Argentina – Claudia Fontes ‘The Horse Problem’
There is no problem in ‘The Horse Problem, well at least not one I can see, unless of course the problem is that this horse sculpture is inexplicably huge! The idea behind the creation of the work was to present “...the relationship between man and his horse which is the basis for the nation’s founding myth....the animal kept captive in a prison [the Arsenale] built by its own motive power.” The artist Claudia Fontes speaks of the use of horses to forge, plough and build. That relationship she explains led to the building of borders and territories that we now challenge and cause many self-inflicted problems in how people and the land live together. It is a timely concept and one that current writer’s such as Ulrich Raluff are exploring in his book, ‘Farewell to the Horse’ though I am unsure if I would get much of that impression from the work itself it has certainly ignited my interest in finding out more.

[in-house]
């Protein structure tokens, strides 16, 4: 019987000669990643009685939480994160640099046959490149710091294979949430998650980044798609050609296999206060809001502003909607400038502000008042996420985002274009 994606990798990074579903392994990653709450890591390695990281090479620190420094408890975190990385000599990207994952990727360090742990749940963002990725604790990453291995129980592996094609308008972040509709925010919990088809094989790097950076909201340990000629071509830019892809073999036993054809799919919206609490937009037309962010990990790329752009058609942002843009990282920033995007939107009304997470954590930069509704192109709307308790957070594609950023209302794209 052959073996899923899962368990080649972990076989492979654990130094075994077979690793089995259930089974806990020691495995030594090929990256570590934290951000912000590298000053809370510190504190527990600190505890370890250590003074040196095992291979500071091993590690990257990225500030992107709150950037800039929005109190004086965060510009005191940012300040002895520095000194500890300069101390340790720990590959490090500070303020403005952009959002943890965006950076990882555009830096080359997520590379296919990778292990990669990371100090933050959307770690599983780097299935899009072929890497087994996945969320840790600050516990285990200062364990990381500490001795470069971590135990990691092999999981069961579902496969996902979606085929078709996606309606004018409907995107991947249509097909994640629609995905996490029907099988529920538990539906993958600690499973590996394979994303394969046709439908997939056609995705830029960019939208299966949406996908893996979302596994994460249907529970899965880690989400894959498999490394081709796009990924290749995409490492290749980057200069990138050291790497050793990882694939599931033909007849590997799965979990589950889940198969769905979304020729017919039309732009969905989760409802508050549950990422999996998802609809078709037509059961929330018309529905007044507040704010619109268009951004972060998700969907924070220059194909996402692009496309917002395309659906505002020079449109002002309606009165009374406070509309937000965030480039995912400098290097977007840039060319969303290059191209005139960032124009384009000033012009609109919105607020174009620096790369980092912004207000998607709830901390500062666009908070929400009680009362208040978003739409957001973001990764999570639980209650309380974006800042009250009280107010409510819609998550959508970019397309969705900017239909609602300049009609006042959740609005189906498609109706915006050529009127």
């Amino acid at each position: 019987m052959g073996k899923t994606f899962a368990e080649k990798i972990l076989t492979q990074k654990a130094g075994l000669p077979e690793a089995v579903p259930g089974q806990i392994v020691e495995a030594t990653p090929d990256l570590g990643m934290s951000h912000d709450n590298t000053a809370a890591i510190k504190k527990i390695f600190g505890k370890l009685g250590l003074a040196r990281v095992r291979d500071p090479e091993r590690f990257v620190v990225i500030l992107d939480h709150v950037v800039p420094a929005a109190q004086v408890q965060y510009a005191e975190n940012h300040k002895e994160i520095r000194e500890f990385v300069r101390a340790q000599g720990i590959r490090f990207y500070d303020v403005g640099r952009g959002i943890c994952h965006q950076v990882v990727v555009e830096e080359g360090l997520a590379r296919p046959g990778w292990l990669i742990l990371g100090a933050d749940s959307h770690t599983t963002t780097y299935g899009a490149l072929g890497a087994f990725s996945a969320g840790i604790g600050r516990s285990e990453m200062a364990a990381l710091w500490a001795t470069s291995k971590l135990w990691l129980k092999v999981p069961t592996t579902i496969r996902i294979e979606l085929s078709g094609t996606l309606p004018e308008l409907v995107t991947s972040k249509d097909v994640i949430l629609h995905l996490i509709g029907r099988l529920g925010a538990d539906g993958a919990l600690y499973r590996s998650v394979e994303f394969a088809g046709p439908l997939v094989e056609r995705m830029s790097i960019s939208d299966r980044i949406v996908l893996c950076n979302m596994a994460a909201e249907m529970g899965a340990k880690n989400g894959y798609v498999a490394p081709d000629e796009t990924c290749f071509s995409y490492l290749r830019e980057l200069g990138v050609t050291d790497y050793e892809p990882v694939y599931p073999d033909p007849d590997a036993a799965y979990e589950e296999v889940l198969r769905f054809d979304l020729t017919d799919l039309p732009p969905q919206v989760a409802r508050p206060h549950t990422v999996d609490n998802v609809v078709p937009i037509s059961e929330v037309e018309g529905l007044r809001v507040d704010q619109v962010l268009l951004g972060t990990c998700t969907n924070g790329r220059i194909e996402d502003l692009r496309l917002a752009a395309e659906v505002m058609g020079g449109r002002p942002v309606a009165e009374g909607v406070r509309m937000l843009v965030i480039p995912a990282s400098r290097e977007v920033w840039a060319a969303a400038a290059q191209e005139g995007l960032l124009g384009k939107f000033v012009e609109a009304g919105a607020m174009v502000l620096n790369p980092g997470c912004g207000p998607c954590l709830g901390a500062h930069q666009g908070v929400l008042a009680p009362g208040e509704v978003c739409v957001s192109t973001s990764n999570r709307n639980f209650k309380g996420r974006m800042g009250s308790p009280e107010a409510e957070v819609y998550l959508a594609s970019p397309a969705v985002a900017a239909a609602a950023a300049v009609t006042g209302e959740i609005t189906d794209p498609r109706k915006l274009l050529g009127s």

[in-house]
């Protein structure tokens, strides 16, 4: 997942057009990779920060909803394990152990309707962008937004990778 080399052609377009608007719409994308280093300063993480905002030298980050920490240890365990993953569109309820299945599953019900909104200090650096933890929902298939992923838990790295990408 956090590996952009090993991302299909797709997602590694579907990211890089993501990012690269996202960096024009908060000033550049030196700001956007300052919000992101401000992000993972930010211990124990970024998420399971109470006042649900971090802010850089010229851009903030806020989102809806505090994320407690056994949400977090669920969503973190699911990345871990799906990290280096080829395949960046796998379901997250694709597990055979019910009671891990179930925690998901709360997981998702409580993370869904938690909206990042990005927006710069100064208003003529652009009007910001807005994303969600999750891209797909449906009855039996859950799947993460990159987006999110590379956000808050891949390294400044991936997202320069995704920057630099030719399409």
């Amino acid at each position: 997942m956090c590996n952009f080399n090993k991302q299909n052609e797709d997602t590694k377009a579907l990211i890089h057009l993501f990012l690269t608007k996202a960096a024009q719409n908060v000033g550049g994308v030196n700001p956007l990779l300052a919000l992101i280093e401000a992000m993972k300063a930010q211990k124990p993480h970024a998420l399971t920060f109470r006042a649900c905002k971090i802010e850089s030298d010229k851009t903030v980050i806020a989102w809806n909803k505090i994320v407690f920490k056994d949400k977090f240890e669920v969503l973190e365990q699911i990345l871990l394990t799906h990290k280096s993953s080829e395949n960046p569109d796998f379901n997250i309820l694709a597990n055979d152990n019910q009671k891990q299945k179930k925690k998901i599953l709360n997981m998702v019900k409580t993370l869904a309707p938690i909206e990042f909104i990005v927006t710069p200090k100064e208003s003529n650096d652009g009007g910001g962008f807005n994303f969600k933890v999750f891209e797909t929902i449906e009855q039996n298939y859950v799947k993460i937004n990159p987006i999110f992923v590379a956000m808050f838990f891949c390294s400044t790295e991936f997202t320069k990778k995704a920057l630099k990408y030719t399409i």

Andora – Eve Ariza ‘Murmuri’ (Murmur)
Are they bowls? Are they mouths? Are they something other? However you see it, there are an awful lot of them in the Andora pavilion. Each one made in clay corresponding to different human skin tones, formed into the shape of a bowl as a symbol of, ‘the first container of truth’ they are meant as an offering of unity between languages. Each bowl becoming a listening vessel from which to hear the vibrations and subtle murmurings amidst the hustle and bustle of the Biennale. It is beautifully simple, the moulded bowls also form mouths and the ease in which meaning can be gleaned from this work was refreshing.

Republic of Azerbaijan – Elvin Nabizade